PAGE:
aakashbhowmick aakashbhowmick - 3 years ago 66
C++ Question

Why can static member function definitions not have the keyword 'static'?

As per this link on the 'static' keyword in C++ :


The static keyword is only used with the declaration of a static
member, inside the class definition, but not with the definition of
that static member
.


Why is the static keyword prohibited on member function definitions? I do understand that re-declaring a function as 'static' at its definition is redundant. But using it should be harmless during compilation of the function definition as it does not result in any kind of ambiguity. So why do compilers prohibit it?

Answer Source

There's ambiguity alright. The same definition need not be for a member function at all.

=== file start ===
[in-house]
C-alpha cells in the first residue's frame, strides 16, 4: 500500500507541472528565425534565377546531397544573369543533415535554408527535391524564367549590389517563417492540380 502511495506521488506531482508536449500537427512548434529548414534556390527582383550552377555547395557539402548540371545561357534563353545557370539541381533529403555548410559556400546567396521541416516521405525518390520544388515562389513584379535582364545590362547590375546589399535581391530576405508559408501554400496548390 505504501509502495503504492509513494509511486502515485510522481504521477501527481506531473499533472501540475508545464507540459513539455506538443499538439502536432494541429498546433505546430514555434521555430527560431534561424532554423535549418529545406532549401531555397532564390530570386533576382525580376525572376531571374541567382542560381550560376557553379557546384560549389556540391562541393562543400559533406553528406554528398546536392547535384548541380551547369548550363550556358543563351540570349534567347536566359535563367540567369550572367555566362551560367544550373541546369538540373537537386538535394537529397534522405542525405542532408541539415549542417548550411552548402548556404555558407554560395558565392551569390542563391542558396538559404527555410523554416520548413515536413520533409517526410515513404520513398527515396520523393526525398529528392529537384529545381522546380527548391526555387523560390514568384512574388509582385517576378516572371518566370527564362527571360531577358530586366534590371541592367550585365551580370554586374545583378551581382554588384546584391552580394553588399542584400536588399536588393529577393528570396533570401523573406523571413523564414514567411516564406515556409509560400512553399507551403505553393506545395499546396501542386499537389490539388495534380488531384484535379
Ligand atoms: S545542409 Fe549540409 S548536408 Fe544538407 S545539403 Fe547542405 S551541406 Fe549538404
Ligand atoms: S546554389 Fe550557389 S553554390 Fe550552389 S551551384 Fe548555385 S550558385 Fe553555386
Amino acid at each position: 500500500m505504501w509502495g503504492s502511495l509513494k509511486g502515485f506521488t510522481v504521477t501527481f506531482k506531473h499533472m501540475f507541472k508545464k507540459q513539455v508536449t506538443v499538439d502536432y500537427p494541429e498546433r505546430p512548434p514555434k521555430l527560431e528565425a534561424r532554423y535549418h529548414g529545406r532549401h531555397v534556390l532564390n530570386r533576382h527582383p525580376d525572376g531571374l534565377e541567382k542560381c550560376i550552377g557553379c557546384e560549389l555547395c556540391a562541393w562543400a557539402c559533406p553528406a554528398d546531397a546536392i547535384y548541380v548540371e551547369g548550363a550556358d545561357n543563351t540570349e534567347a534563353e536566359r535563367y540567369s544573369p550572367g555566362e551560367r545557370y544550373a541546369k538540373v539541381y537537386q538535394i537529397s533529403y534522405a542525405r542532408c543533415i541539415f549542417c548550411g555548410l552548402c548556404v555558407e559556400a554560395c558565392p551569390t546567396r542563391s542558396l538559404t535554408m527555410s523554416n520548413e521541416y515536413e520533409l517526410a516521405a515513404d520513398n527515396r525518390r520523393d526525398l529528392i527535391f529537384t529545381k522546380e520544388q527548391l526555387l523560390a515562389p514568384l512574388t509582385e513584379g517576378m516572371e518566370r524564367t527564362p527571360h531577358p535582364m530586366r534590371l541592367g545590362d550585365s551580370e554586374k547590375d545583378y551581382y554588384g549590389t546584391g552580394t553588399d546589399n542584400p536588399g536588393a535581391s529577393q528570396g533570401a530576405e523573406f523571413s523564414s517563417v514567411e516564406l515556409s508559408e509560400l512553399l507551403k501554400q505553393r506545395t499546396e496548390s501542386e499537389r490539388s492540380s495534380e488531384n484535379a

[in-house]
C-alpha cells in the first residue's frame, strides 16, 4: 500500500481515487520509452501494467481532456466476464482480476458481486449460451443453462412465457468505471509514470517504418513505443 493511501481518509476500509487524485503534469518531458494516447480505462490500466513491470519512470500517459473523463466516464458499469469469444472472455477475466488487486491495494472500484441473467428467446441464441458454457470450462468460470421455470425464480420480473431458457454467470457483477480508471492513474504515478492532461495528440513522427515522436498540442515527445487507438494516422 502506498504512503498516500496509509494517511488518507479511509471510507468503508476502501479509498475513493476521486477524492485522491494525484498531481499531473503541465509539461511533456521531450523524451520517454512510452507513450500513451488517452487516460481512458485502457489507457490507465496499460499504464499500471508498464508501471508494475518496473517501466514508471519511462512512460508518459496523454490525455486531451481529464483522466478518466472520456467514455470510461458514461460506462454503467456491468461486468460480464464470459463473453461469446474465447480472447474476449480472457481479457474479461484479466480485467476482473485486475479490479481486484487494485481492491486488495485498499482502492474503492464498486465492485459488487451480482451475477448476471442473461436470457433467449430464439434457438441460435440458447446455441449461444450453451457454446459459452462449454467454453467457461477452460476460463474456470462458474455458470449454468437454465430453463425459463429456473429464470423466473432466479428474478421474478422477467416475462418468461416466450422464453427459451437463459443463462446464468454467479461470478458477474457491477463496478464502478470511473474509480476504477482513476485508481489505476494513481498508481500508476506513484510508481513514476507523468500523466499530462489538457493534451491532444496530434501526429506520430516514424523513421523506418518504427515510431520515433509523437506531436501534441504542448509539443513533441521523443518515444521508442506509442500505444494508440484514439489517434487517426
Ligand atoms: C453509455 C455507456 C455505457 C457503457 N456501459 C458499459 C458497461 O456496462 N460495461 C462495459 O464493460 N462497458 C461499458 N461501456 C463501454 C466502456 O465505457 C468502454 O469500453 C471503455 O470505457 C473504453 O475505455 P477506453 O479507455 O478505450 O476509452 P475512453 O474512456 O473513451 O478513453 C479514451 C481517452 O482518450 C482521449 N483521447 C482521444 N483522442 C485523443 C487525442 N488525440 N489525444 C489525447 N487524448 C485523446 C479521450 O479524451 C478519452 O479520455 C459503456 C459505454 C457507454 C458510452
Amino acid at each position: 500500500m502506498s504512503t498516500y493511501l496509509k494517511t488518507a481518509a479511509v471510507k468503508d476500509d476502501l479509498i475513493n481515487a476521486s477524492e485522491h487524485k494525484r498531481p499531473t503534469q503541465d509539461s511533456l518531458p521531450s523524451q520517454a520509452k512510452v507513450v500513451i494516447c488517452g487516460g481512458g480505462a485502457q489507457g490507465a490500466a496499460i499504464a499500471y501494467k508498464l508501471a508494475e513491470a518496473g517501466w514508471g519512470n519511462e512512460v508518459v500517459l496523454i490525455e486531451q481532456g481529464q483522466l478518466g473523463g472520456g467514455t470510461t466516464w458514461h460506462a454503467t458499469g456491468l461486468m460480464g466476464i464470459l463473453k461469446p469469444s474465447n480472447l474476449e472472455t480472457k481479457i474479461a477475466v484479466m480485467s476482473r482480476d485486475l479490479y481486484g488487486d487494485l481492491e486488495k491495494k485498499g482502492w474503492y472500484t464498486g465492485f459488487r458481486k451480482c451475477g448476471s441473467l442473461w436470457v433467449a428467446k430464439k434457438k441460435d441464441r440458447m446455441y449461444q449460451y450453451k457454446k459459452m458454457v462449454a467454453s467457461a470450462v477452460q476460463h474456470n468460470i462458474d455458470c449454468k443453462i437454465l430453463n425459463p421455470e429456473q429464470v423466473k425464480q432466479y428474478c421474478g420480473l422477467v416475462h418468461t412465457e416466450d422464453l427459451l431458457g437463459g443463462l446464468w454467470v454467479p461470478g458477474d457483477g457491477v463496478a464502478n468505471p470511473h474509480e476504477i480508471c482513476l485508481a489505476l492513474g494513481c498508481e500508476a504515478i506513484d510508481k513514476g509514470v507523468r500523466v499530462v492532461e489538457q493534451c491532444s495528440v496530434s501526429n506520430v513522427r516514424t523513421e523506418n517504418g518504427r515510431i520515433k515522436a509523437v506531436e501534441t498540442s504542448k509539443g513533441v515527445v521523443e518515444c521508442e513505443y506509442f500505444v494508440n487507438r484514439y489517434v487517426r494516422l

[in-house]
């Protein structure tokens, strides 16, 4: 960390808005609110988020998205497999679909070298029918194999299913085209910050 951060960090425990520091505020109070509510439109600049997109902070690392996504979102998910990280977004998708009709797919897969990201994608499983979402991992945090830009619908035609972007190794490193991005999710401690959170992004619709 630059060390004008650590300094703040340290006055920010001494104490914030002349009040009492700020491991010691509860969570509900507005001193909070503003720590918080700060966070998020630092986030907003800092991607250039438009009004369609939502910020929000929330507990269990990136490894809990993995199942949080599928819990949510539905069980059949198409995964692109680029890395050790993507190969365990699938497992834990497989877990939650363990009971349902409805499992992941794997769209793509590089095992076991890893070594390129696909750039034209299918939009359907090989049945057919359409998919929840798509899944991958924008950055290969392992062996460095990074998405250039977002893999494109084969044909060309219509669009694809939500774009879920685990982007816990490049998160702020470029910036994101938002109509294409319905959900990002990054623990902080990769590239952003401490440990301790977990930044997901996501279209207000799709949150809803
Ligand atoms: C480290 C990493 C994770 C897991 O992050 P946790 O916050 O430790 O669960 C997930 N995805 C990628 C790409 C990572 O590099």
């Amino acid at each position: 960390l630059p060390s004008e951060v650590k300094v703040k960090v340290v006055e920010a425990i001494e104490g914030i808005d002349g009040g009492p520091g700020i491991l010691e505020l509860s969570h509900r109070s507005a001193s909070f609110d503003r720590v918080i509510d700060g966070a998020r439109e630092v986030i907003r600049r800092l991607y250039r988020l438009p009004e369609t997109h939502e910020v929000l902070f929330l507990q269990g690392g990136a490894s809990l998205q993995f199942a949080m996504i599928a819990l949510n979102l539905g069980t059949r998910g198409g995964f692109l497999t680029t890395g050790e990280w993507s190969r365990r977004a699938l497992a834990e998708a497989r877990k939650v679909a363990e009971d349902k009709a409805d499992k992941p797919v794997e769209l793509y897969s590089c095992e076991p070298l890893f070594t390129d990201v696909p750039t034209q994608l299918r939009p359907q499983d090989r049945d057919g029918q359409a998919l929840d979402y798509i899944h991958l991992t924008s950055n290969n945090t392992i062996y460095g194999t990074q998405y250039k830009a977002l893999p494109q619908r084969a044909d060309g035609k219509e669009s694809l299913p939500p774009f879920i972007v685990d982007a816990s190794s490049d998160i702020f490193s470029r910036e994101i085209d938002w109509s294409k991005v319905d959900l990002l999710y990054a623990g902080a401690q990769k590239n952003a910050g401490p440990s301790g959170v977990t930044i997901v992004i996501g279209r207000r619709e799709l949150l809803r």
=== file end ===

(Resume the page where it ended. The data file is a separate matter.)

Consider this:

namespace foo {
    static void bar();
}

static void foo::bar() {

}

foo::bar is required to be defined with the same linkage specifier.

For member functions, however, static is not a linkage specifier. If it was allowed, the correctness of the definition of foo::bar will be very very context dependent on what foo is. Disallowing static in fact eases the burden on the compiler.

Extending it to members in general, as opposed to just member functions, is a matter of consistency.

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